Conserving the Nature of America
Press Release
Service Extends Effective Date for Northern Spotted Owl Critical Habitat Rule

April 29, 2021

Contact(s):

Jodie Delavan, jodie_delavan@fws.gov or (503) 231-6984



The U.S. Fish and Wildlife Service is delaying the effective date of the January 15, 2021, final critical habitat  rule for the northern spotted owl until December 15, 2021. This delay is necessary to avoid placing undue risk on the conservation of the northern spotted owl, caused by allowing exclusions from its designated critical habitat to go into effect, while the Service prepares a revision or withdrawal of the January 15, 2021 rule. The delay is also necessary to avoid confusion and disruption with federal agencies in the implementation of ESA section 7 consultations involving the northern spotted owl.

The Service’s August 11, 2020 initial proposed rule to revise the 2012 critical habitat designation would have excluded approximately 204,653 acres. This proposed rule was the result of a settlement agreement with labor representatives, the timber industry and several counties within the northern spotted owl’s range. The final rule excluded an additional 3.2 million acres of critical habitat that were not presented to the public for notice and comment.

On March 1, 2021, the Service delayed the final rule’s effective date to April 30 and opened a 30-day public comment period. During this period, we solicited input on issues of fact, law and policy raised by the January 2021 final critical habitat rule to determine whether further delay of the effective date was necessary. The public responded with more than 2,000 comments, and based on this information, the Service intends to prepare a notice of proposed rulemaking to revise or withdraw the January 2021 final rule to address issues that the public comments raised.

Northern spotted owls make their home in mature forests with dense canopies from southwest British Columbia through the Cascade Mountains and coastal ranges in Washington, Oregon and California.  

Since northern spotted owls were listed in 1990, habitat loss and modification due to timber harvesting, land conversions, natural disturbances such as fire and windstorms, and competition with encroaching barred owls have led to their decline throughout much of their historic range.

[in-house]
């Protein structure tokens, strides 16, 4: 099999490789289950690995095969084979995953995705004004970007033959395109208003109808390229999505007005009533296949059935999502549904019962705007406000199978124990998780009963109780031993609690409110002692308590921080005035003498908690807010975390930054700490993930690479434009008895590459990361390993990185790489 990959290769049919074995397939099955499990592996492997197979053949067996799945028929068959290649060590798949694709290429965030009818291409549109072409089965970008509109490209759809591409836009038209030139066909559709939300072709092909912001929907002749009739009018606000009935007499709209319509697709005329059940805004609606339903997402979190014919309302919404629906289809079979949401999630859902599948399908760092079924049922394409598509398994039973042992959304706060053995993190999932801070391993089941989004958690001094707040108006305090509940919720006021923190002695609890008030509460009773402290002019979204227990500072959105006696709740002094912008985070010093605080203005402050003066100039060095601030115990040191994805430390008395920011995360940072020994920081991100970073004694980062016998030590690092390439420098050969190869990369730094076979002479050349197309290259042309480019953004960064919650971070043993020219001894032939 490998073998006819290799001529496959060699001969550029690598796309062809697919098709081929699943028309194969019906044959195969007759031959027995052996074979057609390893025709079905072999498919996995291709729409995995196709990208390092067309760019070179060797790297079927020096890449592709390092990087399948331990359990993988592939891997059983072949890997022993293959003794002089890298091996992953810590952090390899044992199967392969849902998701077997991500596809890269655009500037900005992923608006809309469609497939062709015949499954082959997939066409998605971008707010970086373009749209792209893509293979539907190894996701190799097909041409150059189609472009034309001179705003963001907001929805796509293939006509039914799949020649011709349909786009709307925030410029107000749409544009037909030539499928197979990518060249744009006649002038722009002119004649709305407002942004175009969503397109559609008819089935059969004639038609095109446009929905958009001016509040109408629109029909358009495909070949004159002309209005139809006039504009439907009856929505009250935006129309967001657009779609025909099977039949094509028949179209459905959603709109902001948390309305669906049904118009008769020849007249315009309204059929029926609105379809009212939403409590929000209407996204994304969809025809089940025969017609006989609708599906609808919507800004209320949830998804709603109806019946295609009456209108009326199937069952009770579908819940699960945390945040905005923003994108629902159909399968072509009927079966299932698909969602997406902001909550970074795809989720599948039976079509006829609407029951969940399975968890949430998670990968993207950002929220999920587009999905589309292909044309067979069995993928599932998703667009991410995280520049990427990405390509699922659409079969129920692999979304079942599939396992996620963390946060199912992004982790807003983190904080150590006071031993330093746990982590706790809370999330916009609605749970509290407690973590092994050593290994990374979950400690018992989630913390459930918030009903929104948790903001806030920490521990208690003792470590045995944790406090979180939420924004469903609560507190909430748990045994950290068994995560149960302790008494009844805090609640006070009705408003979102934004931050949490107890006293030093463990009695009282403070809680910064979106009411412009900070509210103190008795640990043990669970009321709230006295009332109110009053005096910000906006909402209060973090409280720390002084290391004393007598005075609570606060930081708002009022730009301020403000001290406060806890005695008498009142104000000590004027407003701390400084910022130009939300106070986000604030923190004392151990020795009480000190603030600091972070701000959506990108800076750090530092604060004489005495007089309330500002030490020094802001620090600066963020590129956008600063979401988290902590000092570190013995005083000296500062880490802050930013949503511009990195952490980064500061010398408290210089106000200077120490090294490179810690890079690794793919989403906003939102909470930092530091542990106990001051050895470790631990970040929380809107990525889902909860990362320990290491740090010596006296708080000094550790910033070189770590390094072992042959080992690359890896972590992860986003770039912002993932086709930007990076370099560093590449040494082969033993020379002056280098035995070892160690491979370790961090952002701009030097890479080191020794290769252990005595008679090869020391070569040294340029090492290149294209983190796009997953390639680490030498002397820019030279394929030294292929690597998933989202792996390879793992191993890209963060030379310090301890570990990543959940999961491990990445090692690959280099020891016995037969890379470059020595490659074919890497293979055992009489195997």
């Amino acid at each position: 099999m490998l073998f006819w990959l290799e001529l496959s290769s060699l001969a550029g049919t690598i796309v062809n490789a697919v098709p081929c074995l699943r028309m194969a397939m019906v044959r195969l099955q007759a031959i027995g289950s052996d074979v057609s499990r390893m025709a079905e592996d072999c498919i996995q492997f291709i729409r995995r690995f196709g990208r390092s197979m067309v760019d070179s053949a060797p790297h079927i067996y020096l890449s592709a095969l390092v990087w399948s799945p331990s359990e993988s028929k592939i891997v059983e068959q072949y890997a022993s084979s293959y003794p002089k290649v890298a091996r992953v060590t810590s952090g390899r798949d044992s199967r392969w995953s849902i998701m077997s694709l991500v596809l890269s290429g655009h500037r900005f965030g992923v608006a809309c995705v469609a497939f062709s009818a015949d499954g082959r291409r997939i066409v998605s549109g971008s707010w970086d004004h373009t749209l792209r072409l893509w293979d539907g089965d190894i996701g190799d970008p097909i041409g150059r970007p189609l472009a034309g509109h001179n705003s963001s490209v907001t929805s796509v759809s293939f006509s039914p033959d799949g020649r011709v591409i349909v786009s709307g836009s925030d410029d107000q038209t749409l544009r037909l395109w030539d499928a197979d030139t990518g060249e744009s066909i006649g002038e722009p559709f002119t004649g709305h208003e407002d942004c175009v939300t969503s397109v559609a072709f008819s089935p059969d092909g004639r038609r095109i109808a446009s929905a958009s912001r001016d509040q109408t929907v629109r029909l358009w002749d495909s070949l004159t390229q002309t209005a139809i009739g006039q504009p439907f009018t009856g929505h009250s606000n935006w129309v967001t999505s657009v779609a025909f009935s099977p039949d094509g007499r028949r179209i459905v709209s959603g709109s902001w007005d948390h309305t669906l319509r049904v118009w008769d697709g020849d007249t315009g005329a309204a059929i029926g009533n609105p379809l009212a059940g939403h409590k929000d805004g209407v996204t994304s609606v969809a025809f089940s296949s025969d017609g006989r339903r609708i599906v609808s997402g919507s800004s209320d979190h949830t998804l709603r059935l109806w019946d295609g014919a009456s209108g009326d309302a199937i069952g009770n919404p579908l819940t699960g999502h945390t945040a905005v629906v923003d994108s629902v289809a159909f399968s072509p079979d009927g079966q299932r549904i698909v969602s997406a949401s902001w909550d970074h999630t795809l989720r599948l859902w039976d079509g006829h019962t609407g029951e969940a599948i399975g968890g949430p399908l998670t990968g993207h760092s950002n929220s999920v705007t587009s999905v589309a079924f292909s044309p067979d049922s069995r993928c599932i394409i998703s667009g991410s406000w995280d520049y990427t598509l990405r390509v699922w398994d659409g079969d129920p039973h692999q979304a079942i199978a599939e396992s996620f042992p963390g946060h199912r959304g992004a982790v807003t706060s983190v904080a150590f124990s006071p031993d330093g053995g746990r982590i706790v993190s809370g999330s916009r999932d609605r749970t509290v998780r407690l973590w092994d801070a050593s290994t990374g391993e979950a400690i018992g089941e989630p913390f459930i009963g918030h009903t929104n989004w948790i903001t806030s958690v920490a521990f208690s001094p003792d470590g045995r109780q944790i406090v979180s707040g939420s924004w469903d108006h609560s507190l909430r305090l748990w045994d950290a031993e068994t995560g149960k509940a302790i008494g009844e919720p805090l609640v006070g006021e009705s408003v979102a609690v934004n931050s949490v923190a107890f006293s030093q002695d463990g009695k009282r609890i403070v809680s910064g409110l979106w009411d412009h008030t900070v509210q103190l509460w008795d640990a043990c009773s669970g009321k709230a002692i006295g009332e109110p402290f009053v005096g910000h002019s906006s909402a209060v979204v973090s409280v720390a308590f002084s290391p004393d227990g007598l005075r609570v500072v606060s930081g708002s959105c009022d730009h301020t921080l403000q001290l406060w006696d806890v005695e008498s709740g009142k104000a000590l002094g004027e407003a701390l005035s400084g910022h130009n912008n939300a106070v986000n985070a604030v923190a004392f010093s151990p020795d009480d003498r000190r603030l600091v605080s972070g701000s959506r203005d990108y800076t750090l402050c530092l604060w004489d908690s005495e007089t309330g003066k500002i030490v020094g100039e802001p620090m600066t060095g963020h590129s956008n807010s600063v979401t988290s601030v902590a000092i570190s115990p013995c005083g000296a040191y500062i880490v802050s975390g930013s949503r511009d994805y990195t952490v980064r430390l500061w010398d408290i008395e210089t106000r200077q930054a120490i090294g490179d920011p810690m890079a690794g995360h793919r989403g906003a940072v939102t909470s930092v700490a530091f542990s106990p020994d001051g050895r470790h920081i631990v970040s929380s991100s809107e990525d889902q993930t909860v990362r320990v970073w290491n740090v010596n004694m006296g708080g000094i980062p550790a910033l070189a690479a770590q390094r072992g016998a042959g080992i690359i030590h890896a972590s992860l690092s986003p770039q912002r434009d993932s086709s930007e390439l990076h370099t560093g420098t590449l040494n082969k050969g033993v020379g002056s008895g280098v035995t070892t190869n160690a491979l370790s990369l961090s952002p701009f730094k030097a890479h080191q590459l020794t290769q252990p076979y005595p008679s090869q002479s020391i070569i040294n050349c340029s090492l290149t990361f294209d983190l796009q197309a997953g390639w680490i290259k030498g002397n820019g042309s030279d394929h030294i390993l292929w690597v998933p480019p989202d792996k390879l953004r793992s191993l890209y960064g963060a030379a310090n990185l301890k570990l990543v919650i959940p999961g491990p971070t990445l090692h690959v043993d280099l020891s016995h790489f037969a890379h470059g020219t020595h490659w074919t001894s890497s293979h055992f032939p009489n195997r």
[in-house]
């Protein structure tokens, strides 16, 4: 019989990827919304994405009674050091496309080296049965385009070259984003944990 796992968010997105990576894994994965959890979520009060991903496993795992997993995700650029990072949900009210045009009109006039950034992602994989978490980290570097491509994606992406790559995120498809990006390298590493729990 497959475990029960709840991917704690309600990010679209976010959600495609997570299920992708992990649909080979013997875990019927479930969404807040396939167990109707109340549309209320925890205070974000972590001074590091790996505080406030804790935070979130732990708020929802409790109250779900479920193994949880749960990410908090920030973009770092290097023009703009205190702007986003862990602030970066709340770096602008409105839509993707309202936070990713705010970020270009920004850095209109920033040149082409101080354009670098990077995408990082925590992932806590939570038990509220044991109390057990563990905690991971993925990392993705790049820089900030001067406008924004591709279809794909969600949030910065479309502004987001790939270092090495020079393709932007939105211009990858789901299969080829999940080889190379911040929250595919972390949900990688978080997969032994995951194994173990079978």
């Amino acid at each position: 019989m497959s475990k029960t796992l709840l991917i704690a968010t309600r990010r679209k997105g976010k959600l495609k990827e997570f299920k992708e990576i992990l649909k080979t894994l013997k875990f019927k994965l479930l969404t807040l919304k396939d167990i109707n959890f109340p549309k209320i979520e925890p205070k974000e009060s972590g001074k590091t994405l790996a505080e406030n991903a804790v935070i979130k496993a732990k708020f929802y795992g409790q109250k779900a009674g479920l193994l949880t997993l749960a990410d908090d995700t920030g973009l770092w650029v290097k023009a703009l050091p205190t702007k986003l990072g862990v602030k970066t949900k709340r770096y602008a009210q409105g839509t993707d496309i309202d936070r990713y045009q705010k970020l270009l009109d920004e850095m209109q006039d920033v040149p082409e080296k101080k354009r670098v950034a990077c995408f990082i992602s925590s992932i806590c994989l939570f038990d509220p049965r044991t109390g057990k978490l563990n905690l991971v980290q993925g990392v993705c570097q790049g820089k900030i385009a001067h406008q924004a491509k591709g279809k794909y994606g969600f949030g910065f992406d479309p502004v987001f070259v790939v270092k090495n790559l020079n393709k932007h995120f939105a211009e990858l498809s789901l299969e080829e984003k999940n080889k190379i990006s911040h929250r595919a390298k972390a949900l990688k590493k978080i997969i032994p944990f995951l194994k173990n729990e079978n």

For more information, please visit the Federal Register Reading Room at: https://www.federalregister.gov/public-inspection/2021-09108/endangered-and-threatened-species-revised-designation-of-critical-habitat-for-the-northern-spotted.  

The U.S. Fish and Wildlife Service works with others to conserve, protect, and enhance fish, wildlife, plants and their habitats for the continuing benefit of the American people. For more information about our work and the people who make it happen, visit https://www.fws.gov/pacific or connect with us via Facebook, Twitter, YouTube and Flickr.


The mission of the U.S. Fish and Wildlife Service is working with others to conserve, protect, and enhance fish, wildlife, plants, and their habitats for the continuing benefit of the American people. We are both a leader and trusted partner in fish and wildlife conservation, known for our scientific excellence, stewardship of lands and natural resources, dedicated professionals, and commitment to public service. For more information on our work and the people who make it happen, visit www.fws.gov.

For more information on our work and the people who make it happen, visit http://www.fws.gov/. Connect with our Facebook page, follow our tweets, watch our YouTube Channel and download photos from our Flickr page.